The year’s most controversial trade occurred on August 15 when fan-favourite Carty, who led the team in most offensive categories, was traded to the Oakland A’s for designated hitter Willie Horton and pitcher Phil Huffman. Horton had a short, star-crossed stay in Toronto, hitting .205 over the remainder of the season. One reason for his low productivity was an incident on September 4 when Horton, his wife and two children were charged with causing a public disturbance after a fight broke out with three bystanders in the stadium parking who, according to an interview with Horton in The Globe and Mail, “gave them dirty looks.” During the melee Horton was knocked out by riding crop of a police officer on horseback. The trade was effectively nullified in the off-season when Carty rejoined the Blue Jays, while Horton signed as a free agent with the Seattle Mariners.

(Carty was also the first native of the Dominican Republic city of San Pedro de Macoris to play for the Blue Jays, paving the way for the likes of George Bell and Tony Fernandez.)

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’78 Toronto Blue Jays Scorebook Magazine, Volume 2, Number 4.

The Horton incident one of many things that went wrong for the team during the final month of the season. Globe and Mail reporter Neil Campbell saw his press credentials revoked after he picked up sensitive team documents accidentally left in the press box by club president Peter Bavasi. A draw for a free car on September 22 ended with two cars being handed out to fans after the initial winning ticket holder showed up just as the holder of a second drawn ticket made their way to the field (the first ticket holder was walking out of the stadium when the draw was announced). The team tried to palm off free tickets as compensation to the second winner, but the threat of a lawsuit suddenly made a second car appear.

The team ended the season with an eight-game losing streak. These matches, all against the Boston Red Sox or New York Yankees, played a key role in shaping one of the most dramatic pennant races in baseball history and one of the most vivid examples of the “curse of the Bambino” that plagued the Red Sox for most of the 20th century (the Red Sox led the Yankees by 14-1/2 games in July, ended the season tied and lost in a special one-game playoff thanks to a home run by Yankee Bucky Dent.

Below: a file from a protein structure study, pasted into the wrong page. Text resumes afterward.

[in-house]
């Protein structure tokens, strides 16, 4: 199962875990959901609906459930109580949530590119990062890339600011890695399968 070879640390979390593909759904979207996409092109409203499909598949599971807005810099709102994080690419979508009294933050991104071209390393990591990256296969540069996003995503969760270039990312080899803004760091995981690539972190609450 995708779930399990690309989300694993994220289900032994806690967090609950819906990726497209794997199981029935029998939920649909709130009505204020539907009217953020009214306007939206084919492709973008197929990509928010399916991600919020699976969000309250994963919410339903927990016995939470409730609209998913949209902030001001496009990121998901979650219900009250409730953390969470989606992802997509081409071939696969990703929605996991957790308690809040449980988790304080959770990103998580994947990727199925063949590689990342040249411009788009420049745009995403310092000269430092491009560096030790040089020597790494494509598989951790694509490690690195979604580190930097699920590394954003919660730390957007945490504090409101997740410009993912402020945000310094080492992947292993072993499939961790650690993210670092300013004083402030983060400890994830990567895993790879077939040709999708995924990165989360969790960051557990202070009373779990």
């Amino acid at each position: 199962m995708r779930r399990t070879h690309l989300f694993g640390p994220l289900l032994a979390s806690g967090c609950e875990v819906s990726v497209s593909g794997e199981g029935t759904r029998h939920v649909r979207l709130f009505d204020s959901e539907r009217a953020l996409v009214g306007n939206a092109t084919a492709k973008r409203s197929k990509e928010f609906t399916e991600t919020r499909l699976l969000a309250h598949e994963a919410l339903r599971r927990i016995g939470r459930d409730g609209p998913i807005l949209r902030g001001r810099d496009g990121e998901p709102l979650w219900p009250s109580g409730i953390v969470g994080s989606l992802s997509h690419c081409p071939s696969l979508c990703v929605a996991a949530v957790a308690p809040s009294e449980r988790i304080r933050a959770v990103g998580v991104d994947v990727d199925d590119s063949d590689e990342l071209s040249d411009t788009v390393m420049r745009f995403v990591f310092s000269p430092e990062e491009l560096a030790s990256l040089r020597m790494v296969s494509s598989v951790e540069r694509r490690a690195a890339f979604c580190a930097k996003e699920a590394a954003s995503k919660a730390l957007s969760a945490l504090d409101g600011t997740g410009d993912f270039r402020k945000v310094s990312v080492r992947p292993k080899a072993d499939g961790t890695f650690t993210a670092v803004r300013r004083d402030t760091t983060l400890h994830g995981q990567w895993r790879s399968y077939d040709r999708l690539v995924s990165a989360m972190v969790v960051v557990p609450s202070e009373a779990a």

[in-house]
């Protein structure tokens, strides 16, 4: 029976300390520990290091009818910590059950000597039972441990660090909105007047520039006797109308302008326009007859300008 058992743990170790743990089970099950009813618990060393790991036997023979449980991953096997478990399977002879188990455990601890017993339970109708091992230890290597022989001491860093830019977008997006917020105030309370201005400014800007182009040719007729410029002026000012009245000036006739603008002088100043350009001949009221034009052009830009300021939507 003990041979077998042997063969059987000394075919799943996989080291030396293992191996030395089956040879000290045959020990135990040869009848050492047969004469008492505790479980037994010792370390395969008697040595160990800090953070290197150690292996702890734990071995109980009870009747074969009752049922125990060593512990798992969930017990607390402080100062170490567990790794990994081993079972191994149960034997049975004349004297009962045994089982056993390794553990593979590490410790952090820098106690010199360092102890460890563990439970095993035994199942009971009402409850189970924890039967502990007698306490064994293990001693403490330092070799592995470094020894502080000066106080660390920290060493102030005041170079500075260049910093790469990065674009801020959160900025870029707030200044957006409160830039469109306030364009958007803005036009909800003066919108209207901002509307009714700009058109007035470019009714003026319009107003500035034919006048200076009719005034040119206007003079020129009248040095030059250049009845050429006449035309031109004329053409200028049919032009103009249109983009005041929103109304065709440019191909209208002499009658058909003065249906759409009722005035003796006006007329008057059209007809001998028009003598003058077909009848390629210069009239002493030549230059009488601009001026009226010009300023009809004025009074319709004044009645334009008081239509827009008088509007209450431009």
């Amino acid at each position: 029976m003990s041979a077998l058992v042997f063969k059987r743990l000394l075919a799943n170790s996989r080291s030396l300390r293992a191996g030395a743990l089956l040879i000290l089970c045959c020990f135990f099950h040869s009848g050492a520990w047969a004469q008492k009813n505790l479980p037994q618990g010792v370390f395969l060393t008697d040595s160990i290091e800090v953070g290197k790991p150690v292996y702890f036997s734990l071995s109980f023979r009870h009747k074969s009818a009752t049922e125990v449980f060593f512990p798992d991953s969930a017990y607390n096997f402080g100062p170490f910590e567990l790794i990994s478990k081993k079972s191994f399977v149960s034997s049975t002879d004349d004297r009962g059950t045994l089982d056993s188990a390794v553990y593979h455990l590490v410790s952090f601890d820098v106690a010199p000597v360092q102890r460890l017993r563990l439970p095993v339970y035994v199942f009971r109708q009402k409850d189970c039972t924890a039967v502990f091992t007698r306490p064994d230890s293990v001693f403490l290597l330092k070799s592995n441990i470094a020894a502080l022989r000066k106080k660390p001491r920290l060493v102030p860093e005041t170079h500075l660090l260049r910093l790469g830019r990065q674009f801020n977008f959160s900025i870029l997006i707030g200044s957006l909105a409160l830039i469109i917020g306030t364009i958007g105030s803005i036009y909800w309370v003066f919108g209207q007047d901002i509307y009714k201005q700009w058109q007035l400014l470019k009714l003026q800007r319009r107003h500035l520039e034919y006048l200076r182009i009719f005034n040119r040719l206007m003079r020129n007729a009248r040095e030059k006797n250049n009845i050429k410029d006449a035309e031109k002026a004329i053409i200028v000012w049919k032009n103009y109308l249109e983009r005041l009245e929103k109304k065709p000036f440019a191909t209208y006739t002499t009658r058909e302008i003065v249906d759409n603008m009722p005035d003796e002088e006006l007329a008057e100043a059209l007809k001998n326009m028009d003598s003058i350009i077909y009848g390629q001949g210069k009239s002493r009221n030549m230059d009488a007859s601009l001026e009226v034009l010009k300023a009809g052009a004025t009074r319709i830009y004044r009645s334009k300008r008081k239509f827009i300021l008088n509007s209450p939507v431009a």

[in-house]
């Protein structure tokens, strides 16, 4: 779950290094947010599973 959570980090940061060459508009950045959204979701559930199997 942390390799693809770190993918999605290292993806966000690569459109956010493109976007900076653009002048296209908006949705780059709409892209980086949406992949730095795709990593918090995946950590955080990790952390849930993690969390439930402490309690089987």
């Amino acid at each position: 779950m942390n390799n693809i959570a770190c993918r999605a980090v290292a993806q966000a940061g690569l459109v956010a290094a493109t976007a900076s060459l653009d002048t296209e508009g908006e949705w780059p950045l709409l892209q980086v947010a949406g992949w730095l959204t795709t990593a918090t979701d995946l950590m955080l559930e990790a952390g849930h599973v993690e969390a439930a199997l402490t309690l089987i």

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“Jim Clancy says he used the best slider he ever had to handcuff the Chicago White Sox as Blue Jays won 4-2 before 44,327 fans and Prime Minister Pierre Trudeau at Exhibition Stadium,” April 22, 1978. Photo by Dick Loek. Toronto Star Photo Archives, Toronto Public Library, tspa_0038299f. Originally published in the April 23, 1978 edition of the Toronto Star.

There were signs of optimism for the future. The team had won five more games than in 1977 (59 versus 54). Players who would take part in the team’s first championship drive in 1985 debuted in the low minors—the amateur draft netted Lloyd Moseby and Dave Stieb. Fans would sit through four more losing seasons before general manager Pat Gillick’s assembly skills paid dividends and the team’s early blunders were remembered with a certain charm.

More Power To Your East End Food Dollar

Originally published as a “Historicist” column on Torontoist on November 29, 2008.

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Power Supermarket, 1953. City of Toronto Archives, fonds 1257, series 1057, item 496.

November 12, 1953: shoppers descended on Danforth Avenue a few doors west of Woodbine to await the grand opening of the eighth store in the budget-conscious Power supermarket chain. Care to join the crowd and check out the offers in aisle three?

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Advertisement, Toronto Star, November 11, 1953.